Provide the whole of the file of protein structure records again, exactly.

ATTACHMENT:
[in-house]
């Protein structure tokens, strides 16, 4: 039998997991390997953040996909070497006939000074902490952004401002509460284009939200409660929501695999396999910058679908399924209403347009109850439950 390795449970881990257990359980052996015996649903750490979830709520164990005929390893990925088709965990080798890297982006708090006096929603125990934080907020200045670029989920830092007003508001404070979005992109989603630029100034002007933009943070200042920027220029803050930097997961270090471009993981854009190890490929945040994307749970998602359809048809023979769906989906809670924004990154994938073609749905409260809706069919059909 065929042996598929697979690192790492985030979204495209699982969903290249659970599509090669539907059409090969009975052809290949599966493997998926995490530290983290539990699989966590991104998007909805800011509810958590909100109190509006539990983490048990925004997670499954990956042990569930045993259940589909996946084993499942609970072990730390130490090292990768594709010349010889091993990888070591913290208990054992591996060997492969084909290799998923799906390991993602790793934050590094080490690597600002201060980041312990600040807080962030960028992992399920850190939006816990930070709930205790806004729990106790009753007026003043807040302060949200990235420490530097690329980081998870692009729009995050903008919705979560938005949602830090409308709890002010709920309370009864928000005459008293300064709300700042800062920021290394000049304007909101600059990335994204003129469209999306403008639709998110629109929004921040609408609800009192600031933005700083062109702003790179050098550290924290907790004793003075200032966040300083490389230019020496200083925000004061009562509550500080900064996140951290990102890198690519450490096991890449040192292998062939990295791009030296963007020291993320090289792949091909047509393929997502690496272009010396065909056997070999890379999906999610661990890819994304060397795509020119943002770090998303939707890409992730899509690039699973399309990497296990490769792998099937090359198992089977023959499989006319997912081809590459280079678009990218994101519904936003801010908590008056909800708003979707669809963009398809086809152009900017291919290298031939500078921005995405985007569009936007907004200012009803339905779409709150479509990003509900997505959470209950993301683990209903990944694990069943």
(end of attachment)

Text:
[in-house]
């Protein structure tokens, strides 16, 4: 039998997991390997953040996909070497006939000074902490952004401002509460284009939200409660929501695999396999910058679908399924209403347009109850439950 390795449970881990257990359980052996015996649903750490979830709520164990005929390893990925088709965990080798890297982006708090006096929603125990934080907020200045670029989920830092007003508001404070979005992109989603630029100034002007933009943070200042920027220029803050930097997961270090471009993981854009190890490929945040994307749970998602359809048809023979769906989906809670924004990154994938073609749905409260809706069919059909 065929042996598929697979690192790492985030979204495209699982969903290249659970599509090669539907059409090969009975052809290949599966493997998926995490530290983290539990699989966590991104998007909805800011509810958590909100109190509006539990983490048990925004997670499954990956042990569930045993259940589909996946084993499942609970072990730390130490090292990768594709010349010889091993990888070591913290208990054992591996060997492969084909290799998923799906390991993602790793934050590094080490690597600002201060980041312990600040807080962030960028992992399920850190939006816990930070709930205790806004729990106790009753007026003043807040302060949200990235420490530097690329980081998870692009729009995050903008919705979560938005949602830090409308709890002010709920309370009864928000005459008293300064709300700042800062920021290394000049304007909101600059990335994204003129469209999306403008639709998110629109929004921040609408609800009192600031933005700083062109702003790179050098550290924290907790004793003075200032966040300083490389230019020496200083925000004061009562509550500080900064996140951290990102890198690519450490096991890449040192292998062939990295791009030296963007020291993320090289792949091909047509393929997502690496272009010396065909056997070999890379999906999610661990890819994304060397795509020119943002770090998303939707890409992730899509690039699973399309990497296990490769792998099937090359198992089977023959499989006319997912081809590459280079678009990218994101519904936003801010908590008056909800708003979707669809963009398809086809152009900017291919290298031939500078921005995405985007569009936007907004200012009803339905779409709150479509990003509900997505959470209950993301683990209903990944694990069943």